NYMC Faculty Publications

Cardiovascular Safety and Benefits of Noninsulin Antihyperglycemic Drugs for the Treatment of Type 2 Diabetes Mellitus-Part 1

Journal Title

Cardiology in Review

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Document Type

Review Article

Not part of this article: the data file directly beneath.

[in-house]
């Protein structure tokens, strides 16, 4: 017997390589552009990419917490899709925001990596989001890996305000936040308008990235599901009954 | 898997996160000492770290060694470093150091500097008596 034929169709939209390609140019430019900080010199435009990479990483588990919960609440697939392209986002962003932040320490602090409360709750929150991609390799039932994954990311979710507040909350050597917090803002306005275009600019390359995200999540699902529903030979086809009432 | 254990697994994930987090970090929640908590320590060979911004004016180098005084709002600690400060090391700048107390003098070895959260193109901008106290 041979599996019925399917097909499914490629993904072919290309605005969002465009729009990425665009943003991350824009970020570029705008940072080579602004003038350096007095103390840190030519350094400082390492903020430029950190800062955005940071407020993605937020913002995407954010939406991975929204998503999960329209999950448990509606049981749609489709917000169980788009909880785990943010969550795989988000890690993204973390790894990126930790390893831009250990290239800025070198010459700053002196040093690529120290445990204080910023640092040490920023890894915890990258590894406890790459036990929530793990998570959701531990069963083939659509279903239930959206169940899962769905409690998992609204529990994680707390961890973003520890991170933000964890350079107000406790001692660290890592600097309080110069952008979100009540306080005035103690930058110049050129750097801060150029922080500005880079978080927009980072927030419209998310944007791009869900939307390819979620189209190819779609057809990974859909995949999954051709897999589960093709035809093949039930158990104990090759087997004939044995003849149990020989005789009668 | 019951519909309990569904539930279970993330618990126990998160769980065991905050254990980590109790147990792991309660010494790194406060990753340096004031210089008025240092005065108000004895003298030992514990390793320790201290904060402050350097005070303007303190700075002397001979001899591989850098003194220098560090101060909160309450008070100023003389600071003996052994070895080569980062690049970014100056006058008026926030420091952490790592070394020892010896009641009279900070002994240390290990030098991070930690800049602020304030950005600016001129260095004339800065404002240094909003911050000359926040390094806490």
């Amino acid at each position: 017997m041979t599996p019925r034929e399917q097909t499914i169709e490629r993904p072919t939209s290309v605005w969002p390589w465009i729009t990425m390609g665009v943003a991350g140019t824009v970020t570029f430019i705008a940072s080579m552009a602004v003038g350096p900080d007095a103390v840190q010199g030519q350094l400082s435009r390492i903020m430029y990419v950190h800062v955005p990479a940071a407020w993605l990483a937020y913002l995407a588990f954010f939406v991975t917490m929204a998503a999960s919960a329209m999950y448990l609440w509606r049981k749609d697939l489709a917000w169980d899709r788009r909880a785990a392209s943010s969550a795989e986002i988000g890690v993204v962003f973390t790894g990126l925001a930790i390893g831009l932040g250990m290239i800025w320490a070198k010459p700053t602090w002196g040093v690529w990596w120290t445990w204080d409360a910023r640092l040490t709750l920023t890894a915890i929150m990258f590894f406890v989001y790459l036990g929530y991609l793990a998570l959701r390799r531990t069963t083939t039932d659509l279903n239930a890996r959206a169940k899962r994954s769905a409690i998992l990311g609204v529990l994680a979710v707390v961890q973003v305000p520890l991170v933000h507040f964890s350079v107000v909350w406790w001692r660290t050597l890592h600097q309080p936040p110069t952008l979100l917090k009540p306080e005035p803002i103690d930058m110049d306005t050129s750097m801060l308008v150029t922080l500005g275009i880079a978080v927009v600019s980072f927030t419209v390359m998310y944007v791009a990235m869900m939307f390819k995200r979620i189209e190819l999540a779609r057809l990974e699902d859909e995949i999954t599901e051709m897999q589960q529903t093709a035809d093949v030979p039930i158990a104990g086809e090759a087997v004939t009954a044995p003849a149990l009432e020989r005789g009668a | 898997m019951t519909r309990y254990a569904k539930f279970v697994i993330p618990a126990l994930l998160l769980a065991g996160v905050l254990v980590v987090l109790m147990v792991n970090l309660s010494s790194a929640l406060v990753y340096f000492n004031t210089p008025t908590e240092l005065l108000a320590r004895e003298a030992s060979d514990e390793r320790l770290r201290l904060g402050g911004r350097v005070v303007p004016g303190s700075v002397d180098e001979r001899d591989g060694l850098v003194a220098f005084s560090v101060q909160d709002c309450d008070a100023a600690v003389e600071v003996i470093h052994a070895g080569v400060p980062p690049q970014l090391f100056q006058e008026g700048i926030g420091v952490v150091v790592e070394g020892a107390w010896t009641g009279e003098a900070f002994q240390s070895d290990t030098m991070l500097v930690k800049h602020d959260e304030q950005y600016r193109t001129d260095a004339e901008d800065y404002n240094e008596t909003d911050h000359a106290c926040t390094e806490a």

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Cardiovascular disease (CVD) is a major contributor to the morbidity and mortality associated with type 2 diabetes mellitus (T2DM). With T2DM growing in pandemic proportions, there will be profound healthcare implications of CVD in person with diabetes. The ideal drugs to improve outcomes in T2DM are those having antiglycemic efficacy in addition to cardiovascular (CV) safety, which has to be determined in appropriately designed CV outcome trials as mandated by regulatory agencies. Available evidence is largely supportive of metformin's CV safety and potential CVD risk reduction effects, whereas sulfonylureas are either CV risk neutral or are associated with variable CVD risk. Pioglitazone was also associated with improved CVD risk in patients with diabetes. The more recent antihyperglycemic medications have shown promise with regards to CVD risk reduction in T2DM patients at a high CV risk. Glucagon-like peptide-1 receptor agonists, a type of incretin-based therapy, were associated with better CV outcomes and mortality in T2DM patients, leading to the Food and Drug Administration approval of liraglutide to reduce CVD risk in high-risk T2DM patients. Ongoing and planned randomized controlled trials of the newer drugs should clarify the possibility of class effects, and of CVD risk reduction benefits in low-moderate CV risk patients. While metformin remains the first-line antiglycemic therapy in T2DM, glucagon-like peptide-1 receptor agonists should be appropriately prescribed in T2DM patients with baseline CVD or in those at a high CVD risk to improve CV outcomes. Dipeptidyl peptidase-4 inhibitors and sodium-glucose cotransporter-2 inhibitors are discussed in the second part of this review.

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